A group of UC Riverside students will present a financial plan to alleviate student debt and curb tuition hikes throughout the university system at this week’s Board of Regents meeting at the Riverside campus.
The “Fix UC” funding model is based on a 20-year payment plan in which students would pay 5 percent of their annual income to the UC for a 20-year period after graduating, rather than paying while enrolled. UCR’s student newspaper, the Highlander, developed the proposal over a nine-month period beginning last April to offer a constructive solution to the state’s significant cuts to UC funding.
Fix UC President and Highlander editor in chief Chris LoCascio said the plan takes a unique approach to protecting students from additional tuition hikes, as student fees have more than tripled in the past 10 years.
“We called for new, out-of-the-box solutions to curb the otherwise go-to option for dealing with budget cuts — tuition increases,” LoCascio said.
According to the Fix UC website, the model would steer the 10-campus system away from relying on state funding in order to help stabilize its finances.
“The purpose of the plan is to reestablish the UC as an affordable option for all qualified California students while gradually reducing its reliance on undependable state monies,” according to the site.
In formulating the model, the Fix UC team evaluated the system’s fiscal statistics and broke down the specific expenditures of an average student to take both sides into account in establishing an affordable payment method.
LoCascio said the team developed a “worst case scenario” model which generated substantial income despite using a low estimate of graduates in the workforce who were also in a low income contribution bracket.
“We deliberately used conservative numbers for our data report in order to reflect how robust this funding model is in times of low employment,” LoCascio said. “In our calculations, only 60 percent of graduates had jobs, and they made $50,000. Even under those recession-like circumstances, the UC still has more than enough revenue to operate.”
The plan allows for a nine-year transitional period, during which contributions after graduation will surpass the total tuition revenue. The document also includes a clause that reduces state funding dependency from 3.2 percent to no lower than 2 percent to avoid completely privatizing the institution.
Additionally, the plan would shift the burden of tuition payment from students’ families to students themselves.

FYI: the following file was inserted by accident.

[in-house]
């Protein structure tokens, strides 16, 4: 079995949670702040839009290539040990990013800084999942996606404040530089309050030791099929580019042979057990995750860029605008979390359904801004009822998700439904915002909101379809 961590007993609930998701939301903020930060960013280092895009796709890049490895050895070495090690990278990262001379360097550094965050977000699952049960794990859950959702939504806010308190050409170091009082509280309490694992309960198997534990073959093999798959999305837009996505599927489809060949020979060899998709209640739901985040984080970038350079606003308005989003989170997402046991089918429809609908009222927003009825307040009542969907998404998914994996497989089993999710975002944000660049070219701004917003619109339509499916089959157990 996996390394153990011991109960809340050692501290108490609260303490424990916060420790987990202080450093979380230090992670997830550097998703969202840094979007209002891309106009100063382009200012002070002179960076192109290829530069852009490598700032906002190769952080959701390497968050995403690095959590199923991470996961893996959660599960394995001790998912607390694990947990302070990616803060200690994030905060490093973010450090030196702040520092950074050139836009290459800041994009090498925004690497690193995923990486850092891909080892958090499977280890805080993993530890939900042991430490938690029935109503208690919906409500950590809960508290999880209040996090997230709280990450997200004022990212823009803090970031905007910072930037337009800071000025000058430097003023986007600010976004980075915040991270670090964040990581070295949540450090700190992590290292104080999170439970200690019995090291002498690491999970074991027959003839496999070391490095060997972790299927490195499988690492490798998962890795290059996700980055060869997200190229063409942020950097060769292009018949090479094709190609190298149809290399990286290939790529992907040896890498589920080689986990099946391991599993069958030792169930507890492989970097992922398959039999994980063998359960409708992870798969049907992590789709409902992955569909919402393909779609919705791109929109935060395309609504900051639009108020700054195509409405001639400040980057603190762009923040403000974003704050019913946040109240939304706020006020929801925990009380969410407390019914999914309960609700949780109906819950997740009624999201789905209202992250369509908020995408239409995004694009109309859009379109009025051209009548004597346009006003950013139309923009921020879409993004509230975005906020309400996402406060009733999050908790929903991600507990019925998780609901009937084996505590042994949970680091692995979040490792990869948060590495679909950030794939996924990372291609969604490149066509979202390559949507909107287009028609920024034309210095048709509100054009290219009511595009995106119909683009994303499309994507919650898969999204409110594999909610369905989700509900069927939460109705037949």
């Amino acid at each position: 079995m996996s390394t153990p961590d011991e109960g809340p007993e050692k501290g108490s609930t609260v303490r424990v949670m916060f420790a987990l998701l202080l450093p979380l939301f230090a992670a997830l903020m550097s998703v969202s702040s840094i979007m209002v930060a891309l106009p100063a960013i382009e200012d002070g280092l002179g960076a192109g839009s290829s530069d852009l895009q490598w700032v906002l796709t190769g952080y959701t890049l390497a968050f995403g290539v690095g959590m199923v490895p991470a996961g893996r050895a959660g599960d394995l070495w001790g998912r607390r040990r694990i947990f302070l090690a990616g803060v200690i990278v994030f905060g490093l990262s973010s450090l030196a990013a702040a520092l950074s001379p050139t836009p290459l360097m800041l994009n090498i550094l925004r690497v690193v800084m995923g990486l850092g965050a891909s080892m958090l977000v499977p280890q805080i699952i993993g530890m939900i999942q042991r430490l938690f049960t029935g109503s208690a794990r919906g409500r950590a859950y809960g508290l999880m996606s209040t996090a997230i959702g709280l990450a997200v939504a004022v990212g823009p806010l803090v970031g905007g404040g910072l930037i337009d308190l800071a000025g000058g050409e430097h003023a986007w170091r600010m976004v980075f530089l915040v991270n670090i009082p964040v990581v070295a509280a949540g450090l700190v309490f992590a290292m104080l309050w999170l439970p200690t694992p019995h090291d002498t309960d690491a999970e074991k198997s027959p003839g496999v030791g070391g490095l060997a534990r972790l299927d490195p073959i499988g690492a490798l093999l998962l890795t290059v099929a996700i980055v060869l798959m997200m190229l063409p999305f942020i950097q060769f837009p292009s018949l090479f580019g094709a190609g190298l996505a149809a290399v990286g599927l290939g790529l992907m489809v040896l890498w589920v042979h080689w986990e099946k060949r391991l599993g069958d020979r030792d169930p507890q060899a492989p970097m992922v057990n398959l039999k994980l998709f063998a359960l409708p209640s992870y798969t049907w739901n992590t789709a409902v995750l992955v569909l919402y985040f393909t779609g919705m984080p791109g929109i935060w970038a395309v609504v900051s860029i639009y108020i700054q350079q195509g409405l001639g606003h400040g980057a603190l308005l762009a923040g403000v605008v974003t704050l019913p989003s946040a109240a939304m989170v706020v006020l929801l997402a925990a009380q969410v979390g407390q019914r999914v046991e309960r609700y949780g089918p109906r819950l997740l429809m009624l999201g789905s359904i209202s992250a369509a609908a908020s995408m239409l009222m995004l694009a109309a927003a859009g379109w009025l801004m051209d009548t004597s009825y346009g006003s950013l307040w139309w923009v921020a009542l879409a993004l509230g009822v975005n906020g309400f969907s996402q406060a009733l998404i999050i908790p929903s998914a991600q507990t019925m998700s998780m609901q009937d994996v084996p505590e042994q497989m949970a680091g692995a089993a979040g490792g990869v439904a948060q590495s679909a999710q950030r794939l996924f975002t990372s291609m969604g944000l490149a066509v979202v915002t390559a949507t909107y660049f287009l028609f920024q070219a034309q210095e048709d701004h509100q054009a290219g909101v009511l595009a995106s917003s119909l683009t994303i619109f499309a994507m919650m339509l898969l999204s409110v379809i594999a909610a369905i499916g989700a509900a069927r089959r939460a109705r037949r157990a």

Fix UC data and statistical analyst Alex Abelson, a fourth-year business economics major at UCR, said the plan aims to provide the best solution for the broadest possible spectrum of students.
“The word ‘maximize’ implies that you’re getting most — not getting all,” Abelson said. “I think if we can transcend all of those demographics, then we’re doing a good job, and I think that’s what the proposal does.”
According to Abelson, the plan could plausibly revolutionize California’s public education system.
“I think this is something that could change the way people see education,” Abelson said. “The idea is that education is the student having an invested relationship with the UC and the UC similarly having an invested relationship with the student.”
Second-year microbiology major Emily Pedersen said the proposal also encourages students to pursue personal goals both as undergraduates and outside academia.
“It would definitely encourage ambitious students that come from low-income families to go to school and chase after high-paying jobs even if it means staying in school for that extra year,” Pederson said. “It encourages kids to go to school to become things like marine biologists or teachers if that’s what they love to do [without the burden of] not making enough money [to pay off loans.]”
The Board of Regents will take the proposal into consideration during their meeting this Wednesday and Thursday at the UCR campus. If the regents choose to adopt the proposal, LoCascio said he expects they will assemble a task force to analyze the plan’s implementation.
For more information, visit www.FixUC.org.